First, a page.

Dr. Thomas Russo, chief of infectious diseases at the University of Buffalo’s Jacobs School of Medicine and Biomedical Sciences, notes that even if the mandate is not extended on April 18, several groups of people should consider wearing masks while traveling—even if it’s not required:
“It’s going to [eventually] shift from mandate to individual choice or responsibility,” predicts Dr. Russo. But he cautions that, just as we have seen so far with the pandemic, new variants can enter the picture, sometimes with great speed and aggression, which could rapidly change the public health protocols and requirements again.
The Association of Flight Attendants-CWA (AFA), a union that represents flight attendants who work at airlines that include United, Alaska, and Hawaiian, among others, said in a February 25 statement said that some of its members support the mask mandate remaining in place while others do not.
“The airplane is a unique, but controlled environment for everyone’s safety,” the union stated, adding that factors that could contribute to the mandate remaining in place include the fact that “our youngest passengers do not yet have access to the vaccine; safety procedures are typically harmonized around the world; [and] passenger confidence in the safety of air travel is critical.”
Their main concern, however, is that as long as the mask mandate is in place, flight attendants must enforce it and the AFA is asking that the traveling public focus on “backing up flight attendants simply doing our job.” Their plea comes at a time when air rage, often prompted by the federal masking policy, has been on the rise and can put flight attendants and crew in harm’s way.
In its latest report dated April 4, 2022, the Federal Aviation Administration (FAA) said that airlines have already reported 1,081 incidents involving unruly passengers this year, and 707—or 65 percent—are related to face mask issues.
In an effort to combat the problem, this past fall, the U.S. doubled the fine for people who violate the mask-wearing requirement on planes, trains, and other forms of public transit.
First-time offenders now face a potential fine of $500 to $1,000 and second-time offenders could pay $1,000 to $3,000; previously, the fines had started at $250 and went up to $1,500 for repeat offenders.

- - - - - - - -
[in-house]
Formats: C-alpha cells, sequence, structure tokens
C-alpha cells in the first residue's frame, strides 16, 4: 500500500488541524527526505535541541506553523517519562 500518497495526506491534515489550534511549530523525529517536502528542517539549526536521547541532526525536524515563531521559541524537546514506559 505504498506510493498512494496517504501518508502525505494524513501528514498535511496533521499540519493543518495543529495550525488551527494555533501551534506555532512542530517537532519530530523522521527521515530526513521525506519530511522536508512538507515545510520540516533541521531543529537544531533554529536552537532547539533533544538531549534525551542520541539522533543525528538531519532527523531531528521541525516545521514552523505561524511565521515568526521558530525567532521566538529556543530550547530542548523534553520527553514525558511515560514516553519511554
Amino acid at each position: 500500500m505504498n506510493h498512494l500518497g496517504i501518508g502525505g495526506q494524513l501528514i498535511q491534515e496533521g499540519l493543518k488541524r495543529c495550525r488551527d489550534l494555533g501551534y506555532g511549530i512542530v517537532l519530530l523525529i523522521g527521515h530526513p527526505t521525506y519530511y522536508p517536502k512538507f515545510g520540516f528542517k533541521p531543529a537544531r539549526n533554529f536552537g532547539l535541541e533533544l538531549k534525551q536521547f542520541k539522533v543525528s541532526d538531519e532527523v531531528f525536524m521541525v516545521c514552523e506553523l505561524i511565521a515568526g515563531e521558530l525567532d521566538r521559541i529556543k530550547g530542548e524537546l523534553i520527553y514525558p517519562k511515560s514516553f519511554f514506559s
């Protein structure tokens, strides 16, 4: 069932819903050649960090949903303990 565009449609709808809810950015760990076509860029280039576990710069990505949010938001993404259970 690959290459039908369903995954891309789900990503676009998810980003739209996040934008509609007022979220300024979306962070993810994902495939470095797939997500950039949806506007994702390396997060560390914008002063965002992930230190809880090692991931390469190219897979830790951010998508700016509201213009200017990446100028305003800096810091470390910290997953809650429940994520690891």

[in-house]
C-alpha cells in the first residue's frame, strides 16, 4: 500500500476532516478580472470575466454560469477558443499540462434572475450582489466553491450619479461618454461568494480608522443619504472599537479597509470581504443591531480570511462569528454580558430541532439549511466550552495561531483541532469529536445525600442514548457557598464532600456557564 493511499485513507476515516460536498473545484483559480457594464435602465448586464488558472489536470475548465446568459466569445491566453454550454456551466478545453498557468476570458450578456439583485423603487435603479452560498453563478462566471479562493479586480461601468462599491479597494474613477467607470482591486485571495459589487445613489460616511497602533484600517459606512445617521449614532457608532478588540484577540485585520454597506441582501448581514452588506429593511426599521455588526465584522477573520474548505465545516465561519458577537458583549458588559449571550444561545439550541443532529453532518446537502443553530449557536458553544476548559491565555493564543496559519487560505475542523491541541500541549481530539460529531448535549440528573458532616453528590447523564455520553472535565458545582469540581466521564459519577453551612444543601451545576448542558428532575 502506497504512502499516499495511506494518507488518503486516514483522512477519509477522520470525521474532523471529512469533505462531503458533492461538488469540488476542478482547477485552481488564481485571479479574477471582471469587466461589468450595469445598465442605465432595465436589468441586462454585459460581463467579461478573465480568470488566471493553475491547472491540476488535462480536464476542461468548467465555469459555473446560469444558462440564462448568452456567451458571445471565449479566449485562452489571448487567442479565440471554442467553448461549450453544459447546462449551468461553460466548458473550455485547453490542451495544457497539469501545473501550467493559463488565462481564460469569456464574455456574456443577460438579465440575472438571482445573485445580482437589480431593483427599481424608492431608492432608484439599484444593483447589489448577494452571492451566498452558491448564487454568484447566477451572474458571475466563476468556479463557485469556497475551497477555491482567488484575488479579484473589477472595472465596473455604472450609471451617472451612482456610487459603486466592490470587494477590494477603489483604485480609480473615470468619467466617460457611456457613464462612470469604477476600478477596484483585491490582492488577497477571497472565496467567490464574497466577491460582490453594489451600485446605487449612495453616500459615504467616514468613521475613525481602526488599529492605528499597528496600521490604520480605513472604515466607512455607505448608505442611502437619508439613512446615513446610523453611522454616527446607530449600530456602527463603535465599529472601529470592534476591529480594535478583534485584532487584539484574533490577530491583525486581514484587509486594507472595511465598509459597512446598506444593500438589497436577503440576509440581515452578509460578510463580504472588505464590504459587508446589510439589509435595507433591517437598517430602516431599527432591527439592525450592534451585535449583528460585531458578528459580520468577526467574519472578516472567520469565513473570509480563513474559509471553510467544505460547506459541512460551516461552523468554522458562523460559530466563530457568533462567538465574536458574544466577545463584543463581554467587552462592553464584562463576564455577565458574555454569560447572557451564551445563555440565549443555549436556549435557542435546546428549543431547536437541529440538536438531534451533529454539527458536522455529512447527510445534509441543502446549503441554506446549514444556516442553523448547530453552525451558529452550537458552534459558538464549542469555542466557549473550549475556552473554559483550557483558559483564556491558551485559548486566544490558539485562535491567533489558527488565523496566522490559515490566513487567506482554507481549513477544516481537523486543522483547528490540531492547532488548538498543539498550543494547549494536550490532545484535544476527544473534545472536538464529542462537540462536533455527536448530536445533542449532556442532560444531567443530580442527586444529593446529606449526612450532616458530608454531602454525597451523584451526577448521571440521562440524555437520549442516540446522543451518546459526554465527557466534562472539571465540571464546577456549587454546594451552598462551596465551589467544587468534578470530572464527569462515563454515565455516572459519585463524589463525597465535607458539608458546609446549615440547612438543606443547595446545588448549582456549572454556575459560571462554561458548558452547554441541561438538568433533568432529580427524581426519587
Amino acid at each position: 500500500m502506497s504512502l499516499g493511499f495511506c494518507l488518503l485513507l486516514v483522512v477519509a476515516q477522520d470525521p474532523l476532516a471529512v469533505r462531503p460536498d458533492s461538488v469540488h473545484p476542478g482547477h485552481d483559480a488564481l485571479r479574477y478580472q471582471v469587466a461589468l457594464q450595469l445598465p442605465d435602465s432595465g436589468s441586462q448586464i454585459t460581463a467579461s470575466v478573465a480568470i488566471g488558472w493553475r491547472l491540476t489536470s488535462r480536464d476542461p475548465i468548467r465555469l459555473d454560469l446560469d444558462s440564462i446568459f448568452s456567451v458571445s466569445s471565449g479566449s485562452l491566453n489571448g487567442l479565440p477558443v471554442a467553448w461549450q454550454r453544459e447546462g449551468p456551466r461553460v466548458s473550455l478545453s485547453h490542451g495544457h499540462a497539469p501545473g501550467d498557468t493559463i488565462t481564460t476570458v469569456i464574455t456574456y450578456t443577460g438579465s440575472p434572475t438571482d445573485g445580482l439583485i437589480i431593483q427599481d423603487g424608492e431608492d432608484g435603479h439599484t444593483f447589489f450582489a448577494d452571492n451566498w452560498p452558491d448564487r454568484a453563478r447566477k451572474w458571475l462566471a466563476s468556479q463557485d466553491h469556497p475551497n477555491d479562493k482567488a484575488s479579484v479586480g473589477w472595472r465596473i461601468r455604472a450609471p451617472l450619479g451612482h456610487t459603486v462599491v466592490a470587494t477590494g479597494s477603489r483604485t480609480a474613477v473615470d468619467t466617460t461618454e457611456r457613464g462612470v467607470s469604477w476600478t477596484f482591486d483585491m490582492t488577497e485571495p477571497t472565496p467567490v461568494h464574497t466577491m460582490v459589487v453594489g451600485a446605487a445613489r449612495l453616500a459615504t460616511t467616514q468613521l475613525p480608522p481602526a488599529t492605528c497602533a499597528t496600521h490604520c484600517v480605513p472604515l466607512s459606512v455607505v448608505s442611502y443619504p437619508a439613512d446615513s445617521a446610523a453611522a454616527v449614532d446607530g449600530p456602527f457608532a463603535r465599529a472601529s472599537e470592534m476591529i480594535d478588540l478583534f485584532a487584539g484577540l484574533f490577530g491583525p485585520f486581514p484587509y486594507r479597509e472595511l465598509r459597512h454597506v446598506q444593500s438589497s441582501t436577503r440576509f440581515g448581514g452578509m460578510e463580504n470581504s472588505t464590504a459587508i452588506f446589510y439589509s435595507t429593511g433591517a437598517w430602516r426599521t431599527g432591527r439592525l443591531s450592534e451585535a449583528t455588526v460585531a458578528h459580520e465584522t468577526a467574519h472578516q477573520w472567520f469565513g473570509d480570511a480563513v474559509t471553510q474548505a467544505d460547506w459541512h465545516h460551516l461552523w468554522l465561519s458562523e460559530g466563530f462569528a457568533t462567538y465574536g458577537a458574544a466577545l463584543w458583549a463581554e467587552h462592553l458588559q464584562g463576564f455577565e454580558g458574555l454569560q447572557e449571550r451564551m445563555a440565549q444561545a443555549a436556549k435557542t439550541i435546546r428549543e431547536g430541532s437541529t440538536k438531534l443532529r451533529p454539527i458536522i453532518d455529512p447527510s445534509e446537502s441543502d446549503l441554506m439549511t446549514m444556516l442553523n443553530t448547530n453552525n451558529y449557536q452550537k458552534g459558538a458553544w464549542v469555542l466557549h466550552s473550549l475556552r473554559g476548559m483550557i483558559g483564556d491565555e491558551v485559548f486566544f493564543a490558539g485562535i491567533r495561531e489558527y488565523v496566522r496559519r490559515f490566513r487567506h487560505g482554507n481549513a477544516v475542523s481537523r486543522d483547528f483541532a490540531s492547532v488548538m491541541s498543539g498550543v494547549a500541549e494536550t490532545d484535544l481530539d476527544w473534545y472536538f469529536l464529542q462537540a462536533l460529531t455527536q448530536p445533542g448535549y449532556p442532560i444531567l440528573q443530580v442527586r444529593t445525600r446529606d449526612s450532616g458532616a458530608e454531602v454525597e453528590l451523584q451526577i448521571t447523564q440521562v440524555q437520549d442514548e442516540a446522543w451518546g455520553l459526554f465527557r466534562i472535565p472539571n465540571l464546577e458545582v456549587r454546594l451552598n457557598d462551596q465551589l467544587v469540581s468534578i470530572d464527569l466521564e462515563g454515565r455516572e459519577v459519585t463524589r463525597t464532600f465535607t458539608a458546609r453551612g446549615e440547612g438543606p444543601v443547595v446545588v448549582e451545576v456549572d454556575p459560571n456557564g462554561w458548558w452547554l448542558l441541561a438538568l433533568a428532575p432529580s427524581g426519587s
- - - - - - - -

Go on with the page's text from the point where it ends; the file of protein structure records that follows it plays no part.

When the new fines went into place, President Joe Biden rebuked people who have been taking out their anger about the mask requirement on flight crews. “And by the way, show some respect,” Biden said. “The anger you see on television toward flight attendants and others doing their job is wrong. It’s ugly.”
The mask penalties are separate from any civil penalties the FAA can issue for unruly behavior—the FAA can now propose up to $37,000 per violation for unruly passenger cases. (Previously, the maximum civil penalty per violation was $25,000; one incident can result in multiple violations.)
As for international travel, President Biden has also made it a requirement that all international arrivals, vaccinated or not, be tested for COVID no more than one calendar day before flying to the United States. And all foreign nationals entering the U.S. must be vaccinated.
When asked during an April 5 press briefing if the U.S. has plans to change the international testing requirement, Jeff Zients, President Biden’s outgoing COVID-19 coordinator, answered, “No, there are no plans to change the international travel requirements at this point.”
That news may come as a disappointment to travelers—60 percent of whom want the COVID-19 testing requirement for inbound international travelers to be removed, according to the TripIt survey. The survey also found that 44 percent would be more likely to travel if the requirement was dropped.
This story originally appeared on March 2, 2022, and has been updated to include current reporting.